Do it like an athlete!

All of us at some point in our lives face challenges. Wouldn’t it be great if you could overcome life’s challenges like an athlete? The athlete who trains so hard and uses both physical and mental prowess is the one who wins the medal. That is because he/she has managed to optimally utilize resources. Using  mental strength gives an edge over competitors. Supported by research evidence, these techniques will give you an edge when facing challenges or facing your competitors.

 Whether or not you will be able to overcome a situation is largely dependent on how you perceive it to be. Research suggests that the heart’s activity is variable to how a situation is perceived, as a challenge or a threat. That is, the attitude about the situation predicts the performance. Bodily changes wouldn’t allow a person to perform as well as they can if they think of the situation as a threat rather than as a challenge. When challenged, the body increases focus by supplying more blood to brain and heart. We can reduce anxiety by thinking of the things that are in our control thereby making it easier to perceive a situation as a challenge rather than a threat. This is what the 40-year-old rowing champion of 1992, Greg Searle did when he participated in London Olympics.  He chose to focus on the first 10 strokes and he won.

 In case, due to anxiety, we are unable to perceive the situation as anything but a threat, what can help us at this point is posing. Research has shown that just before an important event, adopting power poses helps in lowering our stress and making us feel more confident and thereby enhances our performance.

Something that people do quite often is, talking to themselves. I’ve seen people referring to themselves as I or You. According to the findings of this research, advising oneself using the pronoun ”you”increases the intention of actually doing the task and leads to better performance.This happens because using “you” has positive associations in the past of getting support and encouragement from people. While advising oneself, focusing on the positives of a situation has an elevating impact on performance. Along with self-talk, mental imagery also helps in improving performance.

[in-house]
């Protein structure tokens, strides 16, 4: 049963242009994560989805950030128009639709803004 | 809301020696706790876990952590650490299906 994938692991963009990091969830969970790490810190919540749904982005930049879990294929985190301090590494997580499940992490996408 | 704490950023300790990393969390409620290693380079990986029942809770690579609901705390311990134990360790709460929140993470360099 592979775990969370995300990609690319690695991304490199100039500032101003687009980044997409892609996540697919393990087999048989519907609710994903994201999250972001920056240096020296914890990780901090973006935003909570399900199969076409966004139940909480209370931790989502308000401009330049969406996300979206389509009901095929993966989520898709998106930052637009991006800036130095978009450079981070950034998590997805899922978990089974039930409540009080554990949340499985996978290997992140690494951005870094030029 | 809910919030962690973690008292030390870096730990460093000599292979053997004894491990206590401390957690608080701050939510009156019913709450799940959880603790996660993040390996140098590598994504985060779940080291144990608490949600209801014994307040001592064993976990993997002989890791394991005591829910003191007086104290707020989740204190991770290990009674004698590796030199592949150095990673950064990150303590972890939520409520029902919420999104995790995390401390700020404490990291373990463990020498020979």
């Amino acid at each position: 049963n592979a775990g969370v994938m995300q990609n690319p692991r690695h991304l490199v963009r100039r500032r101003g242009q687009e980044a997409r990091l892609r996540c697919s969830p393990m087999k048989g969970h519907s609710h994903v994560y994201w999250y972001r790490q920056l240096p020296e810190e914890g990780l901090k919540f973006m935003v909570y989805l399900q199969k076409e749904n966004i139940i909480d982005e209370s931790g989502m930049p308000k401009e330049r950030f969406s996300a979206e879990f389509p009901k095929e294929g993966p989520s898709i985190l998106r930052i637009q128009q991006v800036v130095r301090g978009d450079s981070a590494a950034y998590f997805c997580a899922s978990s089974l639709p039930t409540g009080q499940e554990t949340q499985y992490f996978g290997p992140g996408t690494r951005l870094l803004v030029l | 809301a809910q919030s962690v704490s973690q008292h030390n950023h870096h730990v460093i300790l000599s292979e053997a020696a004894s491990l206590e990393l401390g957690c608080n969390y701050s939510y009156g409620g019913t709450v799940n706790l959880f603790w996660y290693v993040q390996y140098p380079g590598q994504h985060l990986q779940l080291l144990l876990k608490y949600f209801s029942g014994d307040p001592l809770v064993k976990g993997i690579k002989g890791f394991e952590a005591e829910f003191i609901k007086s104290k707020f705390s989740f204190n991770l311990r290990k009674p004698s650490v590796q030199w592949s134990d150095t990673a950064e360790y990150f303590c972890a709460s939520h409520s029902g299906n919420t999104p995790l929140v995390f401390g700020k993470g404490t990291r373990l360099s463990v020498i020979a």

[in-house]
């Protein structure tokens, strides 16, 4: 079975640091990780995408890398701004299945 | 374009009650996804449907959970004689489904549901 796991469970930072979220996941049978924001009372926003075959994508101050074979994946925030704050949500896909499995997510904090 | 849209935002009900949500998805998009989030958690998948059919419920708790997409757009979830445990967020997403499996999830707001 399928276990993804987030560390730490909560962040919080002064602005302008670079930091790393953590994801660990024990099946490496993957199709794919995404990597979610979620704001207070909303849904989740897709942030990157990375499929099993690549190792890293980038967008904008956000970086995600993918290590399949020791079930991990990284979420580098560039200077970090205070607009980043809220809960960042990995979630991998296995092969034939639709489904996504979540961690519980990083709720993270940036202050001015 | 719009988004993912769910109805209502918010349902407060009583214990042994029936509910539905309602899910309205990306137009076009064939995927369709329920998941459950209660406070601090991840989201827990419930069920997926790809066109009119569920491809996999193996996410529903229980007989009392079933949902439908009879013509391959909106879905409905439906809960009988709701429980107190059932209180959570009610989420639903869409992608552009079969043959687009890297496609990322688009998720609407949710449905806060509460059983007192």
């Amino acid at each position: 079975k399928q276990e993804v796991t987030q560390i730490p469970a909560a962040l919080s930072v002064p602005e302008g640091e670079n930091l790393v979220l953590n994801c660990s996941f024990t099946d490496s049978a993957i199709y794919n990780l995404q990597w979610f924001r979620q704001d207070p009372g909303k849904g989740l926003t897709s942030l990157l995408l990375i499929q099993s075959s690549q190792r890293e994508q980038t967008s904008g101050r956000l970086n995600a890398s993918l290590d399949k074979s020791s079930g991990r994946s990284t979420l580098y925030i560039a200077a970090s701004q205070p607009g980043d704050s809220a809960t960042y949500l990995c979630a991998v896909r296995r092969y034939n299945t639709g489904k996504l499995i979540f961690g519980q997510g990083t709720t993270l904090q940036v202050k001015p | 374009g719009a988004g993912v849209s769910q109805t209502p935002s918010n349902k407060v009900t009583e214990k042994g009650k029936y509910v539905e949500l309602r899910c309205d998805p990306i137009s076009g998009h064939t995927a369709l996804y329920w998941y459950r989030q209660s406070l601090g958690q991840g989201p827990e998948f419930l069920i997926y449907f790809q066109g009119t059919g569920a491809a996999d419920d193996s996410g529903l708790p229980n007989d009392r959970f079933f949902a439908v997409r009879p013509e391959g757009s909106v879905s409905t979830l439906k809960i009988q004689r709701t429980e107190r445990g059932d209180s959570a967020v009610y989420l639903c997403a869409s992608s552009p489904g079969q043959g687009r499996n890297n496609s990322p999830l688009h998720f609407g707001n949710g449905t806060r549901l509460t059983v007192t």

Mental imagery is an unalienable part of thinking. We can think of it as a movie running in our head at all times. Depending upon what kind of movie is screening in your mind, results in the real world that mimic the movie to a certain extent can be seen. As shown in the research on mental imagery and self-talk, visualizing yourself in the most advantageous position has an immediate effect of improving performance. The same research was evidence for the fact that use of visual imagery along with positive self-talk during training can be used to have long-term effects. Imagery works by directing one’s focus and by preparing the brain for optimal performance.

What we can learn from these researches is that, we can find our way out of a problem by thinking of it as a challenge and then work toward it. We can fake it with power poses till we make it. Talking to yourself is a good thing and this combined with visual imagery can make you perform much better than you would have, otherwise.

Jayanthi Iyengar